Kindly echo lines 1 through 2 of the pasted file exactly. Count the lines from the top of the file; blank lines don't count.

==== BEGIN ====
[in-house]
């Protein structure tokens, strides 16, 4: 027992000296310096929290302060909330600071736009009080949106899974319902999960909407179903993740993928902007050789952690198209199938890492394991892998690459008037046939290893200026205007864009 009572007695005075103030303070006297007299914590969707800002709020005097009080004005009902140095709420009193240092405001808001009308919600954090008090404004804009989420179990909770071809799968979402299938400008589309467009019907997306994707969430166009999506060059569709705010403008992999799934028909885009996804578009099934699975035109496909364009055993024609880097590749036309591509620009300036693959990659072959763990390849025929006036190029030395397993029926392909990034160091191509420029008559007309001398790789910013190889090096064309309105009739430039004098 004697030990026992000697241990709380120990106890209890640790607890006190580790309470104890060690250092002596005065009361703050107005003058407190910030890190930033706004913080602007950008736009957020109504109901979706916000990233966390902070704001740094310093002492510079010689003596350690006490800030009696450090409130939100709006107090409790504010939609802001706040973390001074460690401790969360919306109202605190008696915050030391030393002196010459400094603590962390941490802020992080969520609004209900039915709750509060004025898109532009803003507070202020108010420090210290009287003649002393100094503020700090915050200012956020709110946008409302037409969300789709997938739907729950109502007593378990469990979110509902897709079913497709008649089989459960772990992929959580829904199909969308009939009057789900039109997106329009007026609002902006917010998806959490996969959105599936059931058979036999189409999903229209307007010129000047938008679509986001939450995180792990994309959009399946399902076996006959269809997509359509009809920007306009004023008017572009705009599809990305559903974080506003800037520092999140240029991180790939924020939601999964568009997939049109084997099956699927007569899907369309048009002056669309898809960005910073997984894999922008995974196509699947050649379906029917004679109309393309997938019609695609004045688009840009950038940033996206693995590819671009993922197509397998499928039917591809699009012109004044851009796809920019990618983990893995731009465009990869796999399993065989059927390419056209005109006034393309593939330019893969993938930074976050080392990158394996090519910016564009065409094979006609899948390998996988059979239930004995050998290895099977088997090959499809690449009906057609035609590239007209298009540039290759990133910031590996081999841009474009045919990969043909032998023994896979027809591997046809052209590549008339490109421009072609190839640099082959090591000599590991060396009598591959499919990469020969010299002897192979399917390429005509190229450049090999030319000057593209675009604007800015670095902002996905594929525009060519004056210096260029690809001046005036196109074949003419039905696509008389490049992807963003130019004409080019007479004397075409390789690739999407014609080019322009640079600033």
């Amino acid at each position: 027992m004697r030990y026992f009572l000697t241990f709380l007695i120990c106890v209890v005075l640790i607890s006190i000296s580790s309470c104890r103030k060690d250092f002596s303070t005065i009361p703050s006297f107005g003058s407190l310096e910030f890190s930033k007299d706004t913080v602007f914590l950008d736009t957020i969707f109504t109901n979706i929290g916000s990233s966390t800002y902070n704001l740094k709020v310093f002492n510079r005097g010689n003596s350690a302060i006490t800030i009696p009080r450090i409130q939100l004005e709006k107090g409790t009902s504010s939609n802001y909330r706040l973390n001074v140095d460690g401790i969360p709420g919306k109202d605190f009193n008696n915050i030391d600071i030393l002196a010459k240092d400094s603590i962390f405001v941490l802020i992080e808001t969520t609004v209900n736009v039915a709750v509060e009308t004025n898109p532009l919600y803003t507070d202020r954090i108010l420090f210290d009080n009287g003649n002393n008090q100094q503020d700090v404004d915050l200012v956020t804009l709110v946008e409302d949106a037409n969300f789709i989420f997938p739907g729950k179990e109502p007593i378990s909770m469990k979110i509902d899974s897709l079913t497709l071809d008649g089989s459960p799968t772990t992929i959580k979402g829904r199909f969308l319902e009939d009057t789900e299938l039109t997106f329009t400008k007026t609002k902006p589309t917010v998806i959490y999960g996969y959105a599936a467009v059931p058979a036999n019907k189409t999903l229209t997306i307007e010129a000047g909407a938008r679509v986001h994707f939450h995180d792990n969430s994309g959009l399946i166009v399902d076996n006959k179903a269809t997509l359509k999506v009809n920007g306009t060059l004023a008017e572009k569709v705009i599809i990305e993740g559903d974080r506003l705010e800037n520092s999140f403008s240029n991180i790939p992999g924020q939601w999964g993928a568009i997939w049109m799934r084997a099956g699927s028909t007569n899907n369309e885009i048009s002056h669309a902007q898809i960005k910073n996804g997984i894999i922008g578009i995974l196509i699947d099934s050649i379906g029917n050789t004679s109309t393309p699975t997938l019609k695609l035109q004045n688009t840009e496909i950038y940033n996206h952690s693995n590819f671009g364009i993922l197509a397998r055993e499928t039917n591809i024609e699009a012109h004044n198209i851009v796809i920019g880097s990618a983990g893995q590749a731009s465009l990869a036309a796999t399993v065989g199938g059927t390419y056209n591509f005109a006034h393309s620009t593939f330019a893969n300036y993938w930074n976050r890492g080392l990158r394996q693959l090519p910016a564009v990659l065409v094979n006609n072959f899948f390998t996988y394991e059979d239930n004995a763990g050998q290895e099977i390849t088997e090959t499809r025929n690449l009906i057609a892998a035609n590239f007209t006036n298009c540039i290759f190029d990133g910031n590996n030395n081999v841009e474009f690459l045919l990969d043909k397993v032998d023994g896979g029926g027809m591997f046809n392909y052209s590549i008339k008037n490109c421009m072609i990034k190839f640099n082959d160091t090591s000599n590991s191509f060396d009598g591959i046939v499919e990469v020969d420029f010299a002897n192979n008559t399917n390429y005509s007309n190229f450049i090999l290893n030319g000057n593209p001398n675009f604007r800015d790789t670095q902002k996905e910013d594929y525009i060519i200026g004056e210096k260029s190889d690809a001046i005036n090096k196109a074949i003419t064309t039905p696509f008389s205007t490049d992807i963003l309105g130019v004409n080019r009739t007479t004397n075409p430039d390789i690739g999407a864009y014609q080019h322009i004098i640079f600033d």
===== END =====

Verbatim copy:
[in-house]
């Protein structure tokens, strides 16, 4: 027992000296310096929290302060909330600071736009009080949106899974319902999960909407179903993740993928902007050789952690198209199938890492394991892998690459008037046939290893200026205007864009 009572007695005075103030303070006297007299914590969707800002709020005097009080004005009902140095709420009193240092405001808001009308919600954090008090404004804009989420179990909770071809799968979402299938400008589309467009019907997306994707969430166009999506060059569709705010403008992999799934028909885009996804578009099934699975035109496909364009055993024609880097590749036309591509620009300036693959990659072959763990390849025929006036190029030395397993029926392909990034160091191509420029008559007309001398790789910013190889090096064309309105009739430039004098 004697030990026992000697241990709380120990106890209890640790607890006190580790309470104890060690250092002596005065009361703050107005003058407190910030890190930033706004913080602007950008736009957020109504109901979706916000990233966390902070704001740094310093002492510079010689003596350690006490800030009696450090409130939100709006107090409790504010939609802001706040973390001074460690401790969360919306109202605190008696915050030391030393002196010459400094603590962390941490802020992080969520609004209900039915709750509060004025898109532009803003507070202020108010420090210290009287003649002393100094503020700090915050200012956020709110946008409302037409969300789709997938739907729950109502007593378990469990979110509902897709079913497709008649089989459960772990992929959580829904199909969308009939009057789900039109997106329009007026609002902006917010998806959490996969959105599936059931058979036999189409999903229209307007010129000047938008679509986001939450995180792990994309959009399946399902076996006959269809997509359509009809920007306009004023008017572009705009599809990305559903974080506003800037520092999140240029991180790939924020939601999964568009997939049109084997099956699927007569899907369309048009002056669309898809960005910073997984894999922008995974196509699947050649379906029917004679109309393309997938019609695609004045688009840009950038940033996206693995590819671009993922197509397998499928039917591809699009012109004044851009796809920019990618983990893995731009465009990869796999399993065989059927390419056209005109006034393309593939330019893969993938930074976050080392990158394996090519910016564009065409094979006609899948390998996988059979239930004995050998290895099977088997090959499809690449009906057609035609590239007209298009540039290759990133910031590996081999841009474009045919990969043909032998023994896979027809591997046809052209590549008339490109421009072609190839640099082959090591000599590991060396009598591959499919990469020969010299002897192979399917390429005509190229450049090999030319000057593209675009604007800015670095902002996905594929525009060519004056210096260029690809001046005036196109074949003419039905696509008389490049992807963003130019004409080019007479004397075409390789690739999407014609080019322009640079600033």